KUCHING, May 24: Shamsudin Ibrahim, 37, lost his right leg after being electrocuted while on maintenance duty in Betong, Sarawak during the fasting month in 2010.
“At the time of incident, I was carrying out electrical maintenance work near overhead power lines when a bolt of electricity struck me,” the former technician with a local utility company related the experience.
Shamsuddin said the work commenced after power supply to the area was disconnected.
“I have no idea where the electricity came from. I happened to be standing near a puddle of water and a utility pole. When the electricity entered my body, I passed out. My colleagues rushed me to the hospital.
“I thought I was going to die, but miraculously I survived. The doctor had to amputate my right leg up to my thigh because the injury was very serious,” he said.
Shamsuddin spent two months in hospital.
“I was traumatised by the incident. The trauma lasted more than a year. I was distressed and scared to go out or meet people. I didn’t even dare touch the light switches at home.”
But with support and encouragement from his family and friends, he slowly recovered. And in 2012, Shamsuddin received his artificial leg – a titanium prosthetic leg.
“I was excited about my artificial leg. Slowly, I regained my confidence to live my life normally.”
About four years ago, he opened a barbershop at Kampung Hulu, Sri Aman with assistance from Jabatan Kebajikan Masyarakat (JKM) under the Welfare Micro Entrepreneurs (UMK) programme.
He earned a decent income from his business.
“I have always been interested in doing hair styling since I was young.”
However, after the COVID-19 pandemic hit Sarawak, his business was badly affected.
“Before the pandemic, I could easily earn at least between RM2,800 and RM3,000 per month. But now, my income has dwindled to less than RM1,000 per month,” he said.
Meanwhile, single mother Nur Suhana Voon Abdullah, 40, who operates a small food stall in Sri Aman is also finding it very hard to earn a living during the pandemic.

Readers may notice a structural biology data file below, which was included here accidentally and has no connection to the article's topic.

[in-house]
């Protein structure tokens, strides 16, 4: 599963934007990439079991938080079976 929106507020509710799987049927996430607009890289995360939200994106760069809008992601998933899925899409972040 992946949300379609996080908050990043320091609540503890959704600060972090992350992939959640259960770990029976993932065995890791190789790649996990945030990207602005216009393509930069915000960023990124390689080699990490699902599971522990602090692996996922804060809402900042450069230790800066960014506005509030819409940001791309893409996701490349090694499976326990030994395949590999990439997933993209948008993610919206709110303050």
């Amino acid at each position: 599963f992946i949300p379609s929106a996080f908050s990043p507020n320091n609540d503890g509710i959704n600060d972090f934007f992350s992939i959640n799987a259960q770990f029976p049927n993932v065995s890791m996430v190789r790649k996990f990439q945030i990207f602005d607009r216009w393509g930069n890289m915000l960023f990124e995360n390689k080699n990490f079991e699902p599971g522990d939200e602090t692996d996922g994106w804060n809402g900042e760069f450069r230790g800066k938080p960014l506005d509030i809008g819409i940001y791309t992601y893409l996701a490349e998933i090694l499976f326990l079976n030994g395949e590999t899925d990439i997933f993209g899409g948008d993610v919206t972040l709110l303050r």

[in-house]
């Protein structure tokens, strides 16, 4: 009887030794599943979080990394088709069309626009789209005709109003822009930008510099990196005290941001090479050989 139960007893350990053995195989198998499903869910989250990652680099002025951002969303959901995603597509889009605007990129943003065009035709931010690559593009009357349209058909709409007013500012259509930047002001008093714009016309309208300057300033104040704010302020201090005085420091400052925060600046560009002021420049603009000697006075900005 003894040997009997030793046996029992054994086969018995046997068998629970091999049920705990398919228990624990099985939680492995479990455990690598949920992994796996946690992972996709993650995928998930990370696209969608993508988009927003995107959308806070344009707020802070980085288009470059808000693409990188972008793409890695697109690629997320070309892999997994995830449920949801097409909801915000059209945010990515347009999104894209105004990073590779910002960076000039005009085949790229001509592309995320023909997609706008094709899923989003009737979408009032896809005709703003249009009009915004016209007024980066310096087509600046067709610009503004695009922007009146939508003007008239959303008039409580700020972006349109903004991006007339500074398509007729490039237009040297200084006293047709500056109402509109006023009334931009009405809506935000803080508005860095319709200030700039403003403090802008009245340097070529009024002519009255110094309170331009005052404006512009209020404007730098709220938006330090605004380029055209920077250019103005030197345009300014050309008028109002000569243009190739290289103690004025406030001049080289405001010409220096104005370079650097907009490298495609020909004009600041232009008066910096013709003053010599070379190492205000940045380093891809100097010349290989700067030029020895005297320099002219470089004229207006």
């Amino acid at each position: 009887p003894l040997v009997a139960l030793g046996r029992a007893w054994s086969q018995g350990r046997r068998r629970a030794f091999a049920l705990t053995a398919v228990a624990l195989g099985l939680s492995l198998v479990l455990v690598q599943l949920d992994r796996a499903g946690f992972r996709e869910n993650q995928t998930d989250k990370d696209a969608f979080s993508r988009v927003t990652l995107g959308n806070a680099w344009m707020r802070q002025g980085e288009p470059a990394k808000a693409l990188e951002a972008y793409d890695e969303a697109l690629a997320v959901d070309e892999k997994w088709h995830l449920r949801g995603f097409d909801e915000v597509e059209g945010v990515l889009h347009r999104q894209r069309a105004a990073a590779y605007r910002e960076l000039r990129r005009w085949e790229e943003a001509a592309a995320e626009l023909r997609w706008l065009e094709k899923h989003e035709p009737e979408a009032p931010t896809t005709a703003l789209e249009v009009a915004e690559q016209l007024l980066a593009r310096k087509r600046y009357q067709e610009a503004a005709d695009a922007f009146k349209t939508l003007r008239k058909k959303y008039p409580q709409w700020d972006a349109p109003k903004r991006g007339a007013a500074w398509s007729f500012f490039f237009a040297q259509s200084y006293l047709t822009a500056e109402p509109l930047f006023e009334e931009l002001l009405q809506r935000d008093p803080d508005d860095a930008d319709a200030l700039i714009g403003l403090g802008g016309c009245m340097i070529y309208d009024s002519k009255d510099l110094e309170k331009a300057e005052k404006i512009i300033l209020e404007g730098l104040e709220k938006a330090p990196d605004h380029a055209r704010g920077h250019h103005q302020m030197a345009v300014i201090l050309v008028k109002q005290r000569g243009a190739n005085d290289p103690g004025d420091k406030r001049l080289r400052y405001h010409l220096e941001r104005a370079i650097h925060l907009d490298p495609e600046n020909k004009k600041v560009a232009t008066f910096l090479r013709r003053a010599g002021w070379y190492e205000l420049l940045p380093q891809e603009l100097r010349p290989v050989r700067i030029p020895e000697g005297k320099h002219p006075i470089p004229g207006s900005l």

“I run a small food stall at Srijaya Foodcourt in Sri Aman. Before the pandemic, I made at least RM300 per month. I work from 8am to 5pm every day. Sales is slow since the pandemic hit but I need to keep the busines running to support my family,” she said.
Nur Suhana has three children to support after her divorce two years ago. Her eldest daughter, Nur Fazlyanna Wan Fauzeli, 14, is a bright student and was selected to pursue her studies at Sekolah Menengah Sains Muar in Johor.
“I don’t have enough money to support my daughter’s school expenses in Johor. Fortunately, my sister, Gloria anak Naya, 63, who lives in Muar, is helping to look after her there. I am so grateful to her,” she said.
Nur Suhana’s other children are Wan Syairul Iman Wan Fauzeli, 10, and Wan Fazrell Adam Wan Fauzeli, 6.
Shamsudin and Nur Suhana were amongst the recipients of the Yayasan Petronas Sentuhan Kasih festive programme held in conjunction with Hari Raya Aidilfitri this year.
Sentuhan Kasih Festive is a yearly programme that coincides with key festive seasons. It aims to spread joy and improve the quality of life for the underprivileged community.
The programme is part of Yayasan Petronas’ community well-being and development focus area and is also in line with the Petronas Sustainability Agenda and the United Nations’ Sustainable Development Goals.
Under this programme, Petronas in collaboration with the Welfare Department recently distributed food essentials, including rice, cooking oil, sugar, salt, eggs, flour, condensed milk, sardines, cream crackers, glutinous rice, face mask and hygiene kits to some 250 families in Sri Aman.
“I am very thankful to Yayasan Petronas for their kind contributions. It helps a lot in easing our burdens, especially during these trying times,” Shamsudin said. — Dayakdaily